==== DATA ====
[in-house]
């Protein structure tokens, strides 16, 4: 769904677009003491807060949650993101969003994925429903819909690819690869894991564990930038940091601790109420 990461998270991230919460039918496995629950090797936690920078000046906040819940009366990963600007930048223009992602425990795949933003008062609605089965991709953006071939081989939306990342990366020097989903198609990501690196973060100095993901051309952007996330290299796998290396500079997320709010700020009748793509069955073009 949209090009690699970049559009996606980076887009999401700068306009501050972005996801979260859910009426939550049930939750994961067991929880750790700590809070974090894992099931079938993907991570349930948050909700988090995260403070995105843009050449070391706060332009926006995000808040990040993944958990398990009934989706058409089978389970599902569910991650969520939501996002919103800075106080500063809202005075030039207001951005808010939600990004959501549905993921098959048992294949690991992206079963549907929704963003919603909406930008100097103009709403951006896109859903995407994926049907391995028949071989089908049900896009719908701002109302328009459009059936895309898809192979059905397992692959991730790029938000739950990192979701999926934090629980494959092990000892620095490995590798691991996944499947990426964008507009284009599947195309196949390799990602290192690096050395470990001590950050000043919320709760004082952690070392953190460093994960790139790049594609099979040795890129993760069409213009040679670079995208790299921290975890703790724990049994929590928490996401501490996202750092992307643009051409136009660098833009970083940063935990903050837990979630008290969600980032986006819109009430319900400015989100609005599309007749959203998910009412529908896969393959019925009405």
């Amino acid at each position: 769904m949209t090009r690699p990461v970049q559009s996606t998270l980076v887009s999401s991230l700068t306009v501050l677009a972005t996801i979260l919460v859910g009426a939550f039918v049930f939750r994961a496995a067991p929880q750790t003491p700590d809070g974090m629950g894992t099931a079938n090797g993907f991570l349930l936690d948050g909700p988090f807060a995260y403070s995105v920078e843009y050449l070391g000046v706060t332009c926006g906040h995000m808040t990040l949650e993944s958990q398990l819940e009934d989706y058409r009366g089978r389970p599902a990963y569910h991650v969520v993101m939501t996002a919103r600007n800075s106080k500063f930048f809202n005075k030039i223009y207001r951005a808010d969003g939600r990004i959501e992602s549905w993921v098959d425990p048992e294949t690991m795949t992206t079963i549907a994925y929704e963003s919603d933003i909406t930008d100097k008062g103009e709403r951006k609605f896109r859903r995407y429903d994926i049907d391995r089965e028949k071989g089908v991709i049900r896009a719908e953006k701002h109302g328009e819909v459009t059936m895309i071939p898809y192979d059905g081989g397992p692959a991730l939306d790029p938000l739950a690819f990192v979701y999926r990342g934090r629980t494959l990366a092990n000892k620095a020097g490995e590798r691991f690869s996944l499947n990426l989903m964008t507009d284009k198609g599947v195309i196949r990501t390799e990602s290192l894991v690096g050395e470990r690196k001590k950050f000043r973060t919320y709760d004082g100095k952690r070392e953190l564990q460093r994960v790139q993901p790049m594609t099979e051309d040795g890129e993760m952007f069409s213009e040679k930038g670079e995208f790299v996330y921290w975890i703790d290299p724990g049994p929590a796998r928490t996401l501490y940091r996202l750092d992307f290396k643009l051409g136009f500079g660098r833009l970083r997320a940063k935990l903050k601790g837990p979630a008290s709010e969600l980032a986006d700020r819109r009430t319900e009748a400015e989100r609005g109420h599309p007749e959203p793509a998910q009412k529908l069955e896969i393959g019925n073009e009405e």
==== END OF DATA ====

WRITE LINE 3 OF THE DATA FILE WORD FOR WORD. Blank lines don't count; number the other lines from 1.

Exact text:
């Amino acid at each position: 769904m949209t090009r690699p990461v970049q559009s996606t998270l980076v887009s999401s991230l700068t306009v501050l677009a972005t996801i979260l919460v859910g009426a939550f039918v049930f939750r994961a496995a067991p929880q750790t003491p700590d809070g974090m629950g894992t099931a079938n090797g993907f991570l349930l936690d948050g909700p988090f807060a995260y403070s995105v920078e843009y050449l070391g000046v706060t332009c926006g906040h995000m808040t990040l949650e993944s958990q398990l819940e009934d989706y058409r009366g089978r389970p599902a990963y569910h991650v969520v993101m939501t996002a919103r600007n800075s106080k500063f930048f809202n005075k030039i223009y207001r951005a808010d969003g939600r990004i959501e992602s549905w993921v098959d425990p048992e294949t690991m795949t992206t079963i549907a994925y929704e963003s919603d933003i909406t930008d100097k008062g103009e709403r951006k609605f896109r859903r995407y429903d994926i049907d391995r089965e028949k071989g089908v991709i049900r896009a719908e953006k701002h109302g328009e819909v459009t059936m895309i071939p898809y192979d059905g081989g397992p692959a991730l939306d790029p938000l739950a690819f990192v979701y999926r990342g934090r629980t494959l990366a092990n000892k620095a020097g490995e590798r691991f690869s996944l499947n990426l989903m964008t507009d284009k198609g599947v195309i196949r990501t390799e990602s290192l894991v690096g050395e470990r690196k001590k950050f000043r973060t919320y709760d004082g100095k952690r070392e953190l564990q460093r994960v790139q993901p790049m594609t099979e051309d040795g890129e993760m952007f069409s213009e040679k930038g670079e995208f790299v996330y921290w975890i703790d290299p724990g049994p929590a796998r928490t996401l501490y940091r996202l750092d992307f290396k643009l051409g136009f500079g660098r833009l970083r997320a940063k935990l903050k601790g837990p979630a008290s709010e969600l980032a986006d700020r819109r009430t319900e009748a400015e989100r609005g109420h599309p007749e959203p793509a998910q009412k529908l069955e896969i393959g019925n073009e009405e």